markets of Latin America and the Caribbean are going through a moment of
uncertainty, which can be seen in a slight rise in the regional unemployment
rate and these signs of instability could get worse in 2020. These key findings
were presented today during the launch of the 2019 Labour Overview of Latin
America and the Caribbean.
“The labour market situation is complex,” said Mr Juan Hunt, Regional Director a.i. of the ILO Regional Office for Latin America and the Caribbean, while speaking during the report launch event in the Peruvian capital.
The estimated average regional unemployment rate for the end of 2019 is 8.1 per cent, compared to the 8.0 per cent rate for 2018. While the increase is small, it still means that more than 25 million people are actively looking for employment and they are not finding work.
This upward trend in unemployment could increase and reach 8.4 per cent in 2020 if the region continues to experience moderate economic growth. The latest Economic Commission for Latin America and the Caribbean (ECLAC) estimates place the average growth of 2019 at 0.1 per cent and forecast a low level for 2020 of 1.3 per cent.
The report emphasizes that there is an upward trend behind the regional average unemployment rate. The rise in unemployment was predominant in nine of 14 Latin American countries. In the English-speaking Caribbean, on the other hand, there was a decrease in unemployment by 0.7 percentage points.
The Labour Overview also highlights the relevance of Brazil and Mexico in the regional average. It notes that without including these two countries, the average unemployment rate would register a more pronounced increase of 0.5 per cent, according to the data as of the third quarter of 2019.
The report adds that despite the continuous increase in women’s labour participation, which reached 50.9 per cent in the third quarter of 2019, it is still more than 20 percentage points below that of men, which is 74.3 per cent.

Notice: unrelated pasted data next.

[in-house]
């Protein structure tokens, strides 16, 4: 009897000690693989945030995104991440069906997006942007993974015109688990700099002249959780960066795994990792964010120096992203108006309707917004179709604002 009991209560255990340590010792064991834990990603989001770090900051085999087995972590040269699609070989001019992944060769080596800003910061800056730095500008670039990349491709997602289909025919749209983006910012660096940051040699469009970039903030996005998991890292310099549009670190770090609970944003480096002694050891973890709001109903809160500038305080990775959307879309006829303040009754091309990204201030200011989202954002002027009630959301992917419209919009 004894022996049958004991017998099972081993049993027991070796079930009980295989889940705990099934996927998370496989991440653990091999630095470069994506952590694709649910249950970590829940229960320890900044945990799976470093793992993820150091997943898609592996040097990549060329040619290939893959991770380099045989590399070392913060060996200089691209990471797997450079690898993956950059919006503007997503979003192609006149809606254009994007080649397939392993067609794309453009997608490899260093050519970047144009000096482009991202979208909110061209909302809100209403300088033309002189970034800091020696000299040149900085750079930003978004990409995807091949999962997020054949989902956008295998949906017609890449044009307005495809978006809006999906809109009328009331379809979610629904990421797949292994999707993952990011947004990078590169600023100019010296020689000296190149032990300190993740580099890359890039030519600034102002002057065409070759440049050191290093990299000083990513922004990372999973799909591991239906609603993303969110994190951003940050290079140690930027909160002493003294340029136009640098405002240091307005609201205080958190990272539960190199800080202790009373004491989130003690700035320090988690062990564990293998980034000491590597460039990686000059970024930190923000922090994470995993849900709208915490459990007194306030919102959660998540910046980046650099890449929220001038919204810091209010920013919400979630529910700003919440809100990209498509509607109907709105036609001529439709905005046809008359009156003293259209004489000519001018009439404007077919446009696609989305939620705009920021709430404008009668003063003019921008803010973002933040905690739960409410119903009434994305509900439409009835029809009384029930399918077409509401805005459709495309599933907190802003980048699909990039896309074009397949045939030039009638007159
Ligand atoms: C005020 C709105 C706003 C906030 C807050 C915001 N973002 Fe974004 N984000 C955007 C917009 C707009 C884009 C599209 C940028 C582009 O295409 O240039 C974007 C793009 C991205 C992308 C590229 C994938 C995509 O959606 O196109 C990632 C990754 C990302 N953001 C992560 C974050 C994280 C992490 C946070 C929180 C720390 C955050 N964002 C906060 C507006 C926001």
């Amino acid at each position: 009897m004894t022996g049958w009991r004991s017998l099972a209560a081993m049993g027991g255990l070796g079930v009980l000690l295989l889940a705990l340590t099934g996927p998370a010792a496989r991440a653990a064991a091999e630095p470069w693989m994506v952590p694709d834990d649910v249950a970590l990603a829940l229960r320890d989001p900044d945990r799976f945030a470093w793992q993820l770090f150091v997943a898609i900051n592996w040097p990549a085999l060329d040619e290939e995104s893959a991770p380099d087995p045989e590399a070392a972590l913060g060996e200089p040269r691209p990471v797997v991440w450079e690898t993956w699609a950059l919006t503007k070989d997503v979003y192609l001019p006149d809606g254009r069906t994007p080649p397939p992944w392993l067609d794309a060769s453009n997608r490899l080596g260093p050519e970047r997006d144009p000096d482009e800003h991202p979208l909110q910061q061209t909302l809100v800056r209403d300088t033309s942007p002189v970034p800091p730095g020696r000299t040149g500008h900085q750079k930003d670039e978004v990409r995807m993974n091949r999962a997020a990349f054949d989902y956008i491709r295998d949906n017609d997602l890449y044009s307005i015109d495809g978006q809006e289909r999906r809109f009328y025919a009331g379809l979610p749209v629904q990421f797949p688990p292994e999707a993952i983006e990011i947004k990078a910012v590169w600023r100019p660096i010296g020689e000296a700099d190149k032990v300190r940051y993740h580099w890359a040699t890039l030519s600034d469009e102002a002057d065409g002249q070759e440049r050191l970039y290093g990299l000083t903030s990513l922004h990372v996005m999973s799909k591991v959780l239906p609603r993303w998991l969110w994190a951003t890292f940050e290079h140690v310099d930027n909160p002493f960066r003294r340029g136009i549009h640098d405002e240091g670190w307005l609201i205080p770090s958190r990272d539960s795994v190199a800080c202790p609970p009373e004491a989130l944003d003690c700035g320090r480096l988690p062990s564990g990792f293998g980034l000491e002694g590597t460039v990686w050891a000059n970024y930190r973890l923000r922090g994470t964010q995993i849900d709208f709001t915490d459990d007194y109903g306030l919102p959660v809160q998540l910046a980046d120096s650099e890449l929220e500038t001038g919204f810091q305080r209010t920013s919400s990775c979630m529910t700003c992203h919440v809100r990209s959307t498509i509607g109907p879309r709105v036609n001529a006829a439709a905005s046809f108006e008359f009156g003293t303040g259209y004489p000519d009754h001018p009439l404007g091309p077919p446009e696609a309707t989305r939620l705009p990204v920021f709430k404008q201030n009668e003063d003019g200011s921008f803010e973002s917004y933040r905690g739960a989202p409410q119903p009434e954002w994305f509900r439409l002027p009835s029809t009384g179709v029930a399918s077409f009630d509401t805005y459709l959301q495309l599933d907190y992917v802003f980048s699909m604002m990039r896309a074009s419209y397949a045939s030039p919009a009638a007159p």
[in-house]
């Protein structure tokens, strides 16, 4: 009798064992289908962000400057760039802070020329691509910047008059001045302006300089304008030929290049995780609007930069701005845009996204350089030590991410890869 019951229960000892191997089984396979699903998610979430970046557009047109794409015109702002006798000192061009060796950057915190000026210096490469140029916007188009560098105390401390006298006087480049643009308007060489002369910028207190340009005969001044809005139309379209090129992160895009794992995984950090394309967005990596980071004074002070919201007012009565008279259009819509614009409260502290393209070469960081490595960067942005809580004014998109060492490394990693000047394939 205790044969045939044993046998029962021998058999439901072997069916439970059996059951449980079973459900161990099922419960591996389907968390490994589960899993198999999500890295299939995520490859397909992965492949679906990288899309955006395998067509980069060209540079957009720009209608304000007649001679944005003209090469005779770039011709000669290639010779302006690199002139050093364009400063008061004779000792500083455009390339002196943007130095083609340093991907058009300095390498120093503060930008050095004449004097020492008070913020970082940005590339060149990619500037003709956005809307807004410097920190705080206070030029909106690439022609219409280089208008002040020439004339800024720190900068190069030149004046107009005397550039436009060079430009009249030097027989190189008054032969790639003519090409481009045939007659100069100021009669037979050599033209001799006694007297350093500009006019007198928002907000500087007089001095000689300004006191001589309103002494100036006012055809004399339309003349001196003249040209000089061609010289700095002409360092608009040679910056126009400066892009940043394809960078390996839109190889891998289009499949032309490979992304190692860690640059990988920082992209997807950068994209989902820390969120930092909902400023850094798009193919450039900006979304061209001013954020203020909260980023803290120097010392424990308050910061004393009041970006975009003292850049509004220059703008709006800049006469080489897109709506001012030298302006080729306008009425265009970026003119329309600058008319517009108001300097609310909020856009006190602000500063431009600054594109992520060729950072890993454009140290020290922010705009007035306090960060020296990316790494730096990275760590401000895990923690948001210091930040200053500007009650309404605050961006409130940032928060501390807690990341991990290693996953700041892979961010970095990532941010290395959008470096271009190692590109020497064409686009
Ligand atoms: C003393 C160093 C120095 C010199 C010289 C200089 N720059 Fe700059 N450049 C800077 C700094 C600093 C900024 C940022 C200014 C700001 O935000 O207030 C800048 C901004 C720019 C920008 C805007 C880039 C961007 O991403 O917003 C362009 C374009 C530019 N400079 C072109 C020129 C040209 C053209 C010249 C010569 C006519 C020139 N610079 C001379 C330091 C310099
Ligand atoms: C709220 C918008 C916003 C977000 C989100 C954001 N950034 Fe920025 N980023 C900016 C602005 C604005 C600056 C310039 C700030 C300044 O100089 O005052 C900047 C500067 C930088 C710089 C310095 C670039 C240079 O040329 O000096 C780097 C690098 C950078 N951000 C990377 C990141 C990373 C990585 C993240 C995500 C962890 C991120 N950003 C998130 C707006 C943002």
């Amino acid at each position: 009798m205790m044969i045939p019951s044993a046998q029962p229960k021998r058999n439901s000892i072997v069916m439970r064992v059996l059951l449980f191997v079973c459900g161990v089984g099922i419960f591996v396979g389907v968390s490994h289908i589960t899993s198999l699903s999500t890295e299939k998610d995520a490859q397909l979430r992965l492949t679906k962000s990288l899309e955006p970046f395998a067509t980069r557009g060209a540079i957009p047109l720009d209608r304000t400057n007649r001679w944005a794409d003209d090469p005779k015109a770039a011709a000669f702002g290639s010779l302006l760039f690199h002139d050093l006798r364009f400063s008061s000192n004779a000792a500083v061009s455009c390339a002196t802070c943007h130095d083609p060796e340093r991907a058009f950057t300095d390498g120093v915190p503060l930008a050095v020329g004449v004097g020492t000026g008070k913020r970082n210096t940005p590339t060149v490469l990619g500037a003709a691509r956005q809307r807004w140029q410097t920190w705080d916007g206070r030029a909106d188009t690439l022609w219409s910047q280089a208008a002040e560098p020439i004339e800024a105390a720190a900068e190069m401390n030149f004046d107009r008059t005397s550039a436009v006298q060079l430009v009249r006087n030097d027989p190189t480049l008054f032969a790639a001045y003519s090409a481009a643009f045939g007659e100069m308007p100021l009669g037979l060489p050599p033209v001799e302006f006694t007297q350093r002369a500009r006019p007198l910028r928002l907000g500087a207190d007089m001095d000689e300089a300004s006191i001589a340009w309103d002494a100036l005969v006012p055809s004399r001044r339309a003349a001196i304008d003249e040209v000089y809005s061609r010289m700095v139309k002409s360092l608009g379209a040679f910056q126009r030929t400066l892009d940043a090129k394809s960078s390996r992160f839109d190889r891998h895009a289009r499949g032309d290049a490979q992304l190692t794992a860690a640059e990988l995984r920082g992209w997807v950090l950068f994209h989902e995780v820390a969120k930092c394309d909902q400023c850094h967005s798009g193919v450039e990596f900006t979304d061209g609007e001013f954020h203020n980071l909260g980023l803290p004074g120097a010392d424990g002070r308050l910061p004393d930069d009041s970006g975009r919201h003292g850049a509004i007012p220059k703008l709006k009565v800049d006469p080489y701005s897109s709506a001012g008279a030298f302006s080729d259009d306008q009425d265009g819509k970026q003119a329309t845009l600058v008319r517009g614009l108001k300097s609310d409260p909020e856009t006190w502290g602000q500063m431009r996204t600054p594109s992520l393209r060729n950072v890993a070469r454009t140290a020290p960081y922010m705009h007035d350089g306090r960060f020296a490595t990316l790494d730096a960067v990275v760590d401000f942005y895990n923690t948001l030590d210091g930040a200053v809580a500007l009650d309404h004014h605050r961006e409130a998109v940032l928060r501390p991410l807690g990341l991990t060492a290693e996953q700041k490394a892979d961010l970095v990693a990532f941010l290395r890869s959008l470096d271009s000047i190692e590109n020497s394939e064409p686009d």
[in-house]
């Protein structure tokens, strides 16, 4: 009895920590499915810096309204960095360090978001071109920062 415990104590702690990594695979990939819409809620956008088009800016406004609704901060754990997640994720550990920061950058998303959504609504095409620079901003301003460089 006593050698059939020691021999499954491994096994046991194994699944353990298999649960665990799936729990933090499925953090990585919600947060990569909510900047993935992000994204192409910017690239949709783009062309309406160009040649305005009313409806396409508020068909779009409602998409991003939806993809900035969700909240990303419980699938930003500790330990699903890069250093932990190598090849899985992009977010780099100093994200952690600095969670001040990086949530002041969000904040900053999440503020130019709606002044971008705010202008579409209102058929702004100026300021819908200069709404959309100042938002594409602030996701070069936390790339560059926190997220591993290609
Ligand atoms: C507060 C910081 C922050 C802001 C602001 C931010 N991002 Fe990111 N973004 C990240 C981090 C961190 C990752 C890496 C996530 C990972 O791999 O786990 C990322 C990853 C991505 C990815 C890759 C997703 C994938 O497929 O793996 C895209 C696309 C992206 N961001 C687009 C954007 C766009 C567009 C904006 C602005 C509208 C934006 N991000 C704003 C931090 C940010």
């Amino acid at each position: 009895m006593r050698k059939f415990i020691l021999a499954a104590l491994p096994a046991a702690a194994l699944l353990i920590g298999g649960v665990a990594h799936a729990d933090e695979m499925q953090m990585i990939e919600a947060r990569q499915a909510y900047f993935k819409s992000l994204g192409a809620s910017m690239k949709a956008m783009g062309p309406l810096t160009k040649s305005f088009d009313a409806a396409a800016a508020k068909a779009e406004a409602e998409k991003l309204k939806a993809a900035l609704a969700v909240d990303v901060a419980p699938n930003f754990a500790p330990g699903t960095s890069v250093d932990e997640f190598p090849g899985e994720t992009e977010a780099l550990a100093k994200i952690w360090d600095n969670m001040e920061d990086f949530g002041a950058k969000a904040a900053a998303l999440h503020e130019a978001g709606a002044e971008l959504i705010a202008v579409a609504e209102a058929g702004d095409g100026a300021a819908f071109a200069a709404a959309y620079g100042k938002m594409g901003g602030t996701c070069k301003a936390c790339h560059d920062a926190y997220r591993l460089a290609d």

In 2019, female unemployment rose 0.2 percentage points in the regional average, to 10.2 per cent, while that of men remained unchanged at 7.3 per cent. This indicates that the increase in regional unemployment disproportionately affected women.
The situation of youth in the region is alarming. In the third quarter of 2019, the regional unemployment rate was 19.8 per cent, which implies that one in five young people in the labour force cannot find employment. This is the highest level recorded of that rate in the last decade.
“The lack of decent work opportunities for young people causes great concern because it is a source of discouragement and frustration. This has been reflected in the front line of recent protests in the region, calling for changes to aim for a better future,” said Mr Hunt.
Social demands and instability
Regional Director also emphasized that recent demonstrations in the region by
citizens calling for better opportunities and greater equality are evidence of
the persistence of decent work deficits.
“Opportunities to access decent and productive employment, with fair wages, social inclusion, social protection and labour rights, are key to responding to social demands. They also ensure that the benefits of growth reach everyone and guarantee good governance,” said Mr Hunt.